Consider this. By 2010, Best Buy’s Twelpforce had responded to over 29,000 questions and accumulated 26,837 followers on Twitter. But consider this too. It was the largest electronic retailer in the country – it takes a lot of shoppers to generate revenues of $4.4 billion in the month of December 2010. Consider too the sheer breadth of its offering, and that there are 245,267,292 people aged 15 years and over in the United States many of whom will presumably be in the market for some kind of electrical goods. And remember that the service was promoted through TV advertising as well as in-store-messaging. Suddenly it begins to feel as if that utility was actually delivered to and experienced directly by a relatively small population.
So, it is worth considering whether the mere availability of this service worked to elevate the brand’s reputation as being knowledgeable and responsive amongst a much broader population. Even though they never took advantage of this piece of utility. So was Twelpforce really a piece of utility?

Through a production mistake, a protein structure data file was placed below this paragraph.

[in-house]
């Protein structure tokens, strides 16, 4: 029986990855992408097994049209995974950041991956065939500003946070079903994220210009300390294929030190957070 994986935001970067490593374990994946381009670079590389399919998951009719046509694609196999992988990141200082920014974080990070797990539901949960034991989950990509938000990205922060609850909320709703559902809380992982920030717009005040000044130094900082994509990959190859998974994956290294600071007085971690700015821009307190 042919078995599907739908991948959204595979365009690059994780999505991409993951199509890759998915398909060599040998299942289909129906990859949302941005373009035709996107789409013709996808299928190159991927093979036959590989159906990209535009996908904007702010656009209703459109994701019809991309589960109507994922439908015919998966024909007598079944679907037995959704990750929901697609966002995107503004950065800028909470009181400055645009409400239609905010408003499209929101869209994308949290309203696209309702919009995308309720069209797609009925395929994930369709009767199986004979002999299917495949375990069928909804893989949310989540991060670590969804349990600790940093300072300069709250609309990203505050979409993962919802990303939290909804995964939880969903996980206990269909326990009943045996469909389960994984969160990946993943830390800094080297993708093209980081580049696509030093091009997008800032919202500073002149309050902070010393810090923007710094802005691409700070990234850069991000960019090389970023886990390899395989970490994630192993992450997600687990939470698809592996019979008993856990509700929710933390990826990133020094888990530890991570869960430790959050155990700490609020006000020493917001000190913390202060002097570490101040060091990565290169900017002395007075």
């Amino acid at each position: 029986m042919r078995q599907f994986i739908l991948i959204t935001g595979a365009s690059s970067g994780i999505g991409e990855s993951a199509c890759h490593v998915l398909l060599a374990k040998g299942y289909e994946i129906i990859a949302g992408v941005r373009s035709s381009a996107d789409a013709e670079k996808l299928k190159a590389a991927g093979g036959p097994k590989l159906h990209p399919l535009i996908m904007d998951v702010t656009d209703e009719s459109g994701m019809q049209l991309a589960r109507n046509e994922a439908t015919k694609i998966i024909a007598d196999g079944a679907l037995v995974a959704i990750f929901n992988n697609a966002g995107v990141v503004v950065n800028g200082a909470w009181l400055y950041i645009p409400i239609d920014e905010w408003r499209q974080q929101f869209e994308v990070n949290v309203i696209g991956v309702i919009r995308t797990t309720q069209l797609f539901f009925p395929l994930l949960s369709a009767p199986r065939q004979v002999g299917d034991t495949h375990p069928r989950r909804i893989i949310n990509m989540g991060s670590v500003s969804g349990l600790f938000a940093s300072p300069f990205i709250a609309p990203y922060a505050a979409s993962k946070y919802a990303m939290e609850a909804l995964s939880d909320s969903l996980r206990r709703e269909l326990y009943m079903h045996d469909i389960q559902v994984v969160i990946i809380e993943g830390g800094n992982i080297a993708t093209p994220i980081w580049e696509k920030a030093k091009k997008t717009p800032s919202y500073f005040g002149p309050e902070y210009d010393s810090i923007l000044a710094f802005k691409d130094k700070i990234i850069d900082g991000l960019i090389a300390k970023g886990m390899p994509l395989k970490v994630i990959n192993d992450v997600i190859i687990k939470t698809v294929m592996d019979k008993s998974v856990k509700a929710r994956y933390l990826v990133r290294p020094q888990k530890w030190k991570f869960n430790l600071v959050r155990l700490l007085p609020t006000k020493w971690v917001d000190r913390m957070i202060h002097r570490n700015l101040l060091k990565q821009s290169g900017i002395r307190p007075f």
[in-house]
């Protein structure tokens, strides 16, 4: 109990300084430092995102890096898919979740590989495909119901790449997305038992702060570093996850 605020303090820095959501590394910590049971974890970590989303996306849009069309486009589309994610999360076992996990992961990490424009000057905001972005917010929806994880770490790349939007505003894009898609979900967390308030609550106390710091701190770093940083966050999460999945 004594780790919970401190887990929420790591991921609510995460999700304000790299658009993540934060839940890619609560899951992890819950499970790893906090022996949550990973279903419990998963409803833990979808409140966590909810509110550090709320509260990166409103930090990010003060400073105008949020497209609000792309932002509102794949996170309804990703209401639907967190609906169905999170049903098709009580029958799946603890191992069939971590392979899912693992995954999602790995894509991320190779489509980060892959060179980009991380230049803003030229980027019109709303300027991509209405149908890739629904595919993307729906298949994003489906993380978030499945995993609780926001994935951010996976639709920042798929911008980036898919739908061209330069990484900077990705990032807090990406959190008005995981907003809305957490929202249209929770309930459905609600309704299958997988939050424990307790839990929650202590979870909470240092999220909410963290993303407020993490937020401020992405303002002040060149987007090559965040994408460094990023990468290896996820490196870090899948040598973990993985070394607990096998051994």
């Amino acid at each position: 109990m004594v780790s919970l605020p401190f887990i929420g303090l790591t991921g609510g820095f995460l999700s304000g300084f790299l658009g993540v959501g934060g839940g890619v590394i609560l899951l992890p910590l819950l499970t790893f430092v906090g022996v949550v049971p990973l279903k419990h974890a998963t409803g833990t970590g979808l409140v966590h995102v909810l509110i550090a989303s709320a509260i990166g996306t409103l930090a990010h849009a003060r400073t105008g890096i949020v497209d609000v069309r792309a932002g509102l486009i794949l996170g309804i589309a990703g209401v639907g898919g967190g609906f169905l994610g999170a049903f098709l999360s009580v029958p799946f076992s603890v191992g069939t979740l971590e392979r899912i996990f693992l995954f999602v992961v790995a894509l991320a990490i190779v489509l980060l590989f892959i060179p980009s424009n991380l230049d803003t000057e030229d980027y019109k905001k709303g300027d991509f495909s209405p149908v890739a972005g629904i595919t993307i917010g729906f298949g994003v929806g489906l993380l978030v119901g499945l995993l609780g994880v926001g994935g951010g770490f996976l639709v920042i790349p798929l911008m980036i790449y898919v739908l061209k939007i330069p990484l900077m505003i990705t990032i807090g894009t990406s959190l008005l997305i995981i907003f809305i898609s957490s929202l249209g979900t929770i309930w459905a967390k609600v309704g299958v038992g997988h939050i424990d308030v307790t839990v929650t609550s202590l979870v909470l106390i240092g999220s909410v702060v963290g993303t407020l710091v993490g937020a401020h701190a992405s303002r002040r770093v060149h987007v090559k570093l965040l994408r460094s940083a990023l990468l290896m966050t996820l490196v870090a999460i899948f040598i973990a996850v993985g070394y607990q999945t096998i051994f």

One of the most eloquent and thought provoking essays on Advertising, Brand Utilities and Tech hypes I’ve read in quite some time. If like me you’re craving for some food for thought and sharp analysis Re the intersection of / hype surrounding the (much vaunted death) of Advertising and the rise of Brand Utilities, this is it.
Read the whole essay by Martin Weigel (@mweigel) here » The Enduring Power Of Stuff That Isn’t Useful And Why ‘Utility’ Will Not Overthrow Magic.
Post maintained by Anibal do Rosario
Tags: Brand Utilities, brand utility, @mweigel, US, Service, analysis, in-store messaging
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